Elana Mann
The People’s Micropho­ny Song­book, 2013

Con­trib­u­tors: Andrew Choate, Alli­son Adah John­son, Ari­anne Hoff­mann, Audra Wolowiec, Chris Cuel­lar, Daniel Goode, Danielle Adair, G Dou­glas Bar­rett, Dou­glas Wadle, Elana Mann, Heather War­ren-Crow, Iván Sánchez, James Klopfleisch, Jen­ny Dono­van, Juliana Snap­per, Kala Pier­son, Kim­ber­ly Kim, Mikal Czech, Michael Matthews, Pauline Oliv­eros, Rachel Finkel­stein, Sascha Gold­hor, and Sibyl O’Malley.
9 x 11.5 inches

The Peo­ple’s Micropho­ny Song­book con­tains resis­tance songs inspired by the People’s Micro­phone (also known as the Peo­ple’s Mic or the Human Mic), which is a tech­nol­o­gy that enables pub­lic speak­ers at large assem­blies or gath­er­ings to be heard with­out the use of elec­tric ampli­fi­ca­tion. Many con­trib­u­tors orig­i­nal­ly wrote songs for the Los Ange­les-based exper­i­men­tal choir the Peo­ple’s Micropho­ny Cam­er­a­ta. The songs explore human voice as mate­r­i­al, polit­i­cal and sen­so­r­i­al. The People’s Micropho­ny Song­book makes these songs avail­able to a wider pub­lic to nav­i­gate and to engage with the Peo­ple’s Mic, through active lis­ten­ing and the use of voice with­in a col­lec­tive space.


Syrus Mar­cus Ware
Activist Love Let­ters, 2012-present
String, clothes­pins, poster and print­ed doc­u­ments Dimen­sions variable

Activist Love Let­ters prompts par­tic­i­pants to con­sid­er their own activism, and that of peo­ple who inspire them. The project is inspired by the pow­er­ful, and often hid­den let­ters sent among activists and organizers—words of sup­port and encour­age­ment, rage and fear, cau­tion and inspi­ra­tion alike. Activist Love Let­ters asks, “If you could reach out to one per­son who moves you through what they do, who would it be? What would you say?” The objects and exer­cis­es lead you through the process of ini­ti­at­ing a group writ­ing per­for­mance, includ­ing the steps involved in host­ing an event and mail­ing the let­ters afterwards.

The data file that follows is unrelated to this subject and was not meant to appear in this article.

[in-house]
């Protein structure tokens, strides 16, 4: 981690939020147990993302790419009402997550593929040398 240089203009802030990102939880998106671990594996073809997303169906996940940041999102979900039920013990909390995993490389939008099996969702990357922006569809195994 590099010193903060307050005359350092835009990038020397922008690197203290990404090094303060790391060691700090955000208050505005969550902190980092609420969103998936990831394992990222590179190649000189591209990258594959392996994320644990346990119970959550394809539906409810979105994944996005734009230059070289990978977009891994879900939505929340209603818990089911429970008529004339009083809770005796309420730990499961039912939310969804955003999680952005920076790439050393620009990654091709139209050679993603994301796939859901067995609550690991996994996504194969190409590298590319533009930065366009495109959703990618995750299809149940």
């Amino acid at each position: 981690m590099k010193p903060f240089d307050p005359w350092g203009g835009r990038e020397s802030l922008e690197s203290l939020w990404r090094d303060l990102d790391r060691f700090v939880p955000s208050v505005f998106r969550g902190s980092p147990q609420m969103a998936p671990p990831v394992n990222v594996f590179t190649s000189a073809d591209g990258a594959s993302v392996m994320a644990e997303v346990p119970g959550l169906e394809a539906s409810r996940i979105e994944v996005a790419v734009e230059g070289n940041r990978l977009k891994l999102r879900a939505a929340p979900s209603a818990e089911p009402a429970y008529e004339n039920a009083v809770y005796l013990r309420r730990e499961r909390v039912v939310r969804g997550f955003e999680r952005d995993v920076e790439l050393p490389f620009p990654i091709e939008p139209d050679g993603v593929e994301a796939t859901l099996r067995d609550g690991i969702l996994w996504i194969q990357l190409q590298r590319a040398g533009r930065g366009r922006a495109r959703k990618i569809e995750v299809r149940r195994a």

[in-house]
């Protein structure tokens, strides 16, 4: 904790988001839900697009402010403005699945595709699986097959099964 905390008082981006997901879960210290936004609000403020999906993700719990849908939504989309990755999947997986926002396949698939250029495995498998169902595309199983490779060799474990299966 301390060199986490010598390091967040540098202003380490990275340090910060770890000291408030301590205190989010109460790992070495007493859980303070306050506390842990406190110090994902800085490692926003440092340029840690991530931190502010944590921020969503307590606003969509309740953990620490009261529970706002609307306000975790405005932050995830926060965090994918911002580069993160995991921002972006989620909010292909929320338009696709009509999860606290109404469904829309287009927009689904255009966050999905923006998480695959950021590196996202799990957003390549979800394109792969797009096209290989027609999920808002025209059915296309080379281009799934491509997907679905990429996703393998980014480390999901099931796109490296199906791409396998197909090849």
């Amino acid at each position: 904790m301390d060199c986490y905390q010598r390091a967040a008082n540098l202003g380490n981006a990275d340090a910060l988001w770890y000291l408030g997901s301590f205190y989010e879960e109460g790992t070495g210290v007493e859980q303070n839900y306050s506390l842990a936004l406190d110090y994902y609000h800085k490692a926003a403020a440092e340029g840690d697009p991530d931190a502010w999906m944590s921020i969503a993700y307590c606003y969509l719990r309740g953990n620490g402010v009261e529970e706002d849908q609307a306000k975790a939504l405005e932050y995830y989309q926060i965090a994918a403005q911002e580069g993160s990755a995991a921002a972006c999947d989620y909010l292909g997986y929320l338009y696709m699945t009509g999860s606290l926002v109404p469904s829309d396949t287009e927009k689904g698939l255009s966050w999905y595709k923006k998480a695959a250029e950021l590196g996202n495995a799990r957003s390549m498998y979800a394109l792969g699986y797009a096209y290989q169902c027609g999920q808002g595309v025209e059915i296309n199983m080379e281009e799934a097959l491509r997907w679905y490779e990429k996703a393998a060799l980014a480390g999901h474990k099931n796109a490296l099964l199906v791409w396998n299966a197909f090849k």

Shan­non Ger­ard with Press­ing Issues Students
Counter with Care Poster Series, 2018

Con­trib­u­tors: Mad­die Belli­no, Leah Benet­ti, Geryl Cabr­era, Rocio Car­doso, Angel­i­ca Grana­dos Lopez, Riel Hat­tori-Caspi, Megan Moore, Cleo Peter­son, Celi­na Sieh, Fran­cis Tomkins, Rebec­ca Vaugh­an, Regi­na Xiao, and Dana Zamzu, and artist-researcher Andrea Vela Alarcon.
4 posters, envelope.
Screen­print posters: 17 x 22 inches
Enve­lope: 6 x 9 inches

This mul­ti­coloured poster series, cre­at­ed by Shan­non Ger­ard and stu­dents enrolled in her Press­ing Issues course at the Ontario Col­lege of Art and Design, con­tains a whim­si­cal array of screen-print­ed images and tex­tu­al descrip­tions. When unfold­ed, the posters reveal the faces of impor­tant fem­i­nists, writ­ers, artists, and oth­er rad­i­cal edu­ca­tors such as Sis­ter Cori­ta Kent and Adri­an Piper. Counter with Care was pro­duced and designed in response to a cur­ricu­lum doc­u­ment of the coun­ter­cul­ture move­ment from the 1970s called Blue­print for Counter Edu­ca­tion. Blue­print for Counter Edu­ca­tion is a box set con­tain­ing three large dia­gram­mat­ic posters and an instruc­tion­al man­u­al pro­duced by Mau­rice Stein and his for­mer stu­dent Lar­ry Miller. After study­ing the orig­i­nal posters, Ger­ard and her stu­dents made their own syl­labus, one that push­es back against the West­ern, white and male-cen­tric per­spec­tives of the orig­i­nal and invites users to do the same.


People’s Kitchen Col­lec­tive (Sita Kurato­mi Bhau­mik, Joce­lyn Jack­son, Saqib Keval)
Kitchen Reme­dies, 2016
Dupli­cate forms, ingre­di­ents, alu­minum foil pouch­es, rem­e­dy cards
Dimen­sions variable

When you didn’t feel well as a child, what reme­dies did your par­ents, care­tak­ers, or elders give you? In Kitchen Reme­dies, People’s Kitchen Col­lec­tive invites par­tic­i­pants to bring the sto­ries, tra­di­tions and wis­dom of our elders and ances­tors into the kitchen.